Picturing the Androgyne

  • Marian Rothstein


Although words are the obvious medium for exploring, developing, or making manifest the powers of the androgyne, still, alongside a broad river of verbal uses, there is a small stream of visual images available to add to our understanding of the reception of the idea at the center of this study. Given the nature of the androgyne’s sources, explicit visual renderings of this state of human plenitude are hardly to be expected: the Adam of Genesis 1 is largely to be understood as spiritual, hence immaterial, and the marriage androgyne of Genesis 2 likewise aims primarily at conveying a spiritual rather than a physical combination. Any attempt to depict Plato’s Androgyne would run the risk of lapsing into the grotesque, which was only a small part of Plato’s intention. In spite of such impediments, there is in fact a range of images of the androgyne to be found at various points during the millennium to the sixteenth century. What they tell us about the androgyne is mostly what we already know, but they are nevertheless worth pausing over, as they document indirectly its reception by viewers over time and space and at various points on the cultural, economic, social, and educational spectrum.


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  1. 6.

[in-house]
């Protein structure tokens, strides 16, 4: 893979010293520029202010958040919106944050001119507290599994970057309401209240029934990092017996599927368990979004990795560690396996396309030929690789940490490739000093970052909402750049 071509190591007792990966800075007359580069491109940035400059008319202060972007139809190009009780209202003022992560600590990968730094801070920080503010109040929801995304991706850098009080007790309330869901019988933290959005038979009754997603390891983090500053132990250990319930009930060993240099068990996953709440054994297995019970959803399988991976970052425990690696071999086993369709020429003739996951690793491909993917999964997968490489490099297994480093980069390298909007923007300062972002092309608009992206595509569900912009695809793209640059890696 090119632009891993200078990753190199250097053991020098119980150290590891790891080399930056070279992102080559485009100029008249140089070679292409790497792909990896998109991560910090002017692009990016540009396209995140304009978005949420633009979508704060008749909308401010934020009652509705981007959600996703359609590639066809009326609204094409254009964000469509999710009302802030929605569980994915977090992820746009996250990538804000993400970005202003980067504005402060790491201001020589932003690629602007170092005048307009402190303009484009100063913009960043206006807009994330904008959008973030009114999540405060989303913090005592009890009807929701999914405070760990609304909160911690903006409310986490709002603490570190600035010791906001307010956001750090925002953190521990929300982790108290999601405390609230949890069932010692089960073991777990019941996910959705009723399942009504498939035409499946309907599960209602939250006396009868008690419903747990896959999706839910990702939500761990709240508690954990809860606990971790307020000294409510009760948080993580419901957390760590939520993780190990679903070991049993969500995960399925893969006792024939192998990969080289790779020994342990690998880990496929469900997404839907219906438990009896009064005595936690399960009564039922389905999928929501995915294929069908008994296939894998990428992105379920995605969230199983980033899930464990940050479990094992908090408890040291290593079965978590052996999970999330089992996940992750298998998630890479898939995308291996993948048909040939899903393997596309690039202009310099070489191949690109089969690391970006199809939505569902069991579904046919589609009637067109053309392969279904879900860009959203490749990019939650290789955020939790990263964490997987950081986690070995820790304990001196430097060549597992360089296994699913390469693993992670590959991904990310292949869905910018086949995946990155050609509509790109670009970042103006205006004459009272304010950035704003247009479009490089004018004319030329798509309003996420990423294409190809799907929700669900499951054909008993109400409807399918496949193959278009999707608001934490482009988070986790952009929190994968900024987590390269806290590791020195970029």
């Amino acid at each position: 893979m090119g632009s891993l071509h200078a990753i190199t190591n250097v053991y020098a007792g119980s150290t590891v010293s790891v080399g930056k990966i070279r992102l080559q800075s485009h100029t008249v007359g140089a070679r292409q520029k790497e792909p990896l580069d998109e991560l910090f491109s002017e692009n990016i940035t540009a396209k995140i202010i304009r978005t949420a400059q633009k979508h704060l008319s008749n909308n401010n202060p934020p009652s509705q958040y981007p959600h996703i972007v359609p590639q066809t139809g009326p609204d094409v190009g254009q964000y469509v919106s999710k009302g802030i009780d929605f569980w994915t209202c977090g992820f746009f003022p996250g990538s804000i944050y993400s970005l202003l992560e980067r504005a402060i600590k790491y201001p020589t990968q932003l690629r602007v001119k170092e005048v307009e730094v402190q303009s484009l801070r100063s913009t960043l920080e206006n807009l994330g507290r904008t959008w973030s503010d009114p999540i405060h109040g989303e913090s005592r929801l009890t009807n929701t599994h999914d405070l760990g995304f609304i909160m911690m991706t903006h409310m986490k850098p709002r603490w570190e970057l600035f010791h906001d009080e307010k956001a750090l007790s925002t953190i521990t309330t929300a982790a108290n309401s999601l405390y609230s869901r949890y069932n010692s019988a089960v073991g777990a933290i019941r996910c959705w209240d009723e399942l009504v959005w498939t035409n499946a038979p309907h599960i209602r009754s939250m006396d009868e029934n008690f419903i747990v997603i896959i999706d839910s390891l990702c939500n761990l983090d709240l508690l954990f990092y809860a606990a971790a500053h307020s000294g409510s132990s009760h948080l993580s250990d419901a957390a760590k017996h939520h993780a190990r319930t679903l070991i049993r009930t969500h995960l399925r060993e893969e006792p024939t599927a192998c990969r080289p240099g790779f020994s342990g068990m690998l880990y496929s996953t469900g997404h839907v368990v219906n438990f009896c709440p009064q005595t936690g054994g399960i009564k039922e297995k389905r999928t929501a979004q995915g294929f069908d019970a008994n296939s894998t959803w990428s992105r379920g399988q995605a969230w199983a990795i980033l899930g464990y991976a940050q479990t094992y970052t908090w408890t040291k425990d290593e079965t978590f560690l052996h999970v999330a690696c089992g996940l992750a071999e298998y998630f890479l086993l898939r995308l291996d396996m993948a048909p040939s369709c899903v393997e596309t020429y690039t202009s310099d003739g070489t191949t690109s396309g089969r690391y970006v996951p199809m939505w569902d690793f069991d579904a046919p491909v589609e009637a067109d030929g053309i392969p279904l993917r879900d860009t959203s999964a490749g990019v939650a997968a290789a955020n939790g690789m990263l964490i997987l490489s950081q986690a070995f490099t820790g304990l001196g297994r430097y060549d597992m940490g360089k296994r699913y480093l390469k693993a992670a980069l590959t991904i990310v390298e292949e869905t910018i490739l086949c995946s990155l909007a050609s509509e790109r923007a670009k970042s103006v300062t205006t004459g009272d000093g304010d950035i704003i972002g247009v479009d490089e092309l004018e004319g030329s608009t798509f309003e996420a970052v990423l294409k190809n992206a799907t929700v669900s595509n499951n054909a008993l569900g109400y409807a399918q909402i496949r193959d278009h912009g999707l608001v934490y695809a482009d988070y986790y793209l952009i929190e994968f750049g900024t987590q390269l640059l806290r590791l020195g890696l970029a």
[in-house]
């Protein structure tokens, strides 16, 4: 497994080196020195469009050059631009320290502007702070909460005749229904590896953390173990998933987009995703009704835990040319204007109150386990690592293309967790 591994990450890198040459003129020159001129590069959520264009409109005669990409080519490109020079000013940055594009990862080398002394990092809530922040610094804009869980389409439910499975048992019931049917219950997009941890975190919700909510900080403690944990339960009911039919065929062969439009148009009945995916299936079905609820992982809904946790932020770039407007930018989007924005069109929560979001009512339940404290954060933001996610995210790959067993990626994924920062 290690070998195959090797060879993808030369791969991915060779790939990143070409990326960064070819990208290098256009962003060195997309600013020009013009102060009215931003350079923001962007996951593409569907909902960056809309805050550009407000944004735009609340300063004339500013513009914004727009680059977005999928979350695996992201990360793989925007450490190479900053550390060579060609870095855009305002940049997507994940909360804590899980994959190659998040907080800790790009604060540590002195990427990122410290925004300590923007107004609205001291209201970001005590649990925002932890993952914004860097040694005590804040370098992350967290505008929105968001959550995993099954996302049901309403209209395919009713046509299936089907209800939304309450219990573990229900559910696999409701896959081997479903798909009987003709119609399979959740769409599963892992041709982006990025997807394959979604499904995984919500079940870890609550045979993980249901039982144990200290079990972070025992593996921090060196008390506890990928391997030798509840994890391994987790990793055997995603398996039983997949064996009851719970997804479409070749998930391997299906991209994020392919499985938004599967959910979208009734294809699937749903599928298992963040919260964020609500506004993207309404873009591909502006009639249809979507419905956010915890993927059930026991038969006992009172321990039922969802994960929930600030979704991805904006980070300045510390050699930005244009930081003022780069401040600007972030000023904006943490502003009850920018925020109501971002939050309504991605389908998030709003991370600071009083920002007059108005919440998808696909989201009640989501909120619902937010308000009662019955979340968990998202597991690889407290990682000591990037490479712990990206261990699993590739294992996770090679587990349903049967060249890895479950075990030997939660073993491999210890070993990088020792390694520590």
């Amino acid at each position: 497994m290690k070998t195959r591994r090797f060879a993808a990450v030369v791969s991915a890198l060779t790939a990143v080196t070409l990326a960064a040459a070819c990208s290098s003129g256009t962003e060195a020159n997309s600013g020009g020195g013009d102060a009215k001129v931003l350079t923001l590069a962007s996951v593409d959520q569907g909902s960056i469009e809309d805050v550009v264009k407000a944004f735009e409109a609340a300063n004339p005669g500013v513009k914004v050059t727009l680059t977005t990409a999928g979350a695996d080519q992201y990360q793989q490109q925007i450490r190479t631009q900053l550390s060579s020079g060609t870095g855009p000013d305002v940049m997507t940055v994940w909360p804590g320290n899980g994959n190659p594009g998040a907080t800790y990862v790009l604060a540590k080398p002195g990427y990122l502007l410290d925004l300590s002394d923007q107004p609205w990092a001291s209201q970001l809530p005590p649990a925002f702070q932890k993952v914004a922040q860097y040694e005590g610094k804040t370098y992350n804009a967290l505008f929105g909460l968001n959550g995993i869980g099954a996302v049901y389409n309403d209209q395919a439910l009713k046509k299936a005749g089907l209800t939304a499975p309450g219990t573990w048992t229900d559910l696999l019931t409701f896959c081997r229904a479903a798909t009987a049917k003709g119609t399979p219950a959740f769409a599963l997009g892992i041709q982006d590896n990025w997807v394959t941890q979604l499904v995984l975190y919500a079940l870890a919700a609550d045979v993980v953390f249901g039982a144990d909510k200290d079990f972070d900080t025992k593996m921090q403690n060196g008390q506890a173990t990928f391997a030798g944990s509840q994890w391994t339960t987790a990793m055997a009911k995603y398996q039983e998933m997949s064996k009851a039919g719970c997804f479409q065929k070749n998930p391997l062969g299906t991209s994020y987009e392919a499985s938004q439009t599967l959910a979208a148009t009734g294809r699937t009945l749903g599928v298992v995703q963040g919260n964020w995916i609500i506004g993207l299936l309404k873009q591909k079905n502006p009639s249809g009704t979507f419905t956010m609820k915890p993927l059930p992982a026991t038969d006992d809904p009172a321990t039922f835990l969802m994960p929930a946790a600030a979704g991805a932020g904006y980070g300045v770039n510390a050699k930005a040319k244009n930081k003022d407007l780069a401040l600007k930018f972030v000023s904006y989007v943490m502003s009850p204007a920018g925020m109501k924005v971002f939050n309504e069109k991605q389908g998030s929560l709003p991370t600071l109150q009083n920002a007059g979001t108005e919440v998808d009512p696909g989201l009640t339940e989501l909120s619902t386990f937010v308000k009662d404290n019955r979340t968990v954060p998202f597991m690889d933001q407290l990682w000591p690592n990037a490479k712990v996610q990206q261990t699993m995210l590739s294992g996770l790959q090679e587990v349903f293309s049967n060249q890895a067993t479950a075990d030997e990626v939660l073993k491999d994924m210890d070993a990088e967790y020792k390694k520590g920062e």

Thomas Mathews, “Christ Chameleon,” chap. 5 in The Clash of the Gods: A Reinterpretation of Early Christian Art (Princeton: Princeton University Press, 1993), pp. 115–41.Google Scholar
  2. 14.
    Leo Steinberg, The Sexuality of Christ in Renaissance Art and in Modern Oblivion 2nd ed. (Chicago: University of Chicago Press, 1996).Google Scholar
  3. 18.
    Alain Boureau, Le Simple corps du roi (Paris: Éditions de Paris, 1988), p.53.Google Scholar
  4. 23.
    Carolyn Walker Bynum, Holy Feast and Holy Fast (Berkeley: University of California Press, 1987), p.302. She returns to it in Fragmentation, reproducing the image, and explains in the caption that in an “evocation of the theme of Jesusas-mother [it] shows a sweet-faced Christ offering the wound in his side with the lifting gesture so often used by the Virgin in offering her breast” (p.101, fig. 3.10). The same volume reprints Bynum’s article-length reply to Steinberg, originally published as “The Body of Christ in the Later Middle Ages: A Reply to Leo Steinberg” Renaissance Quarterly 39, no.3 (Autumn 1986): 399–43. The second edition of Steinberg’s book contains his response to her “Reply”; both are working from starting positions that seem to preclude common ground.Google Scholar

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© Marian Rothstein 2015

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  • Marian Rothstein

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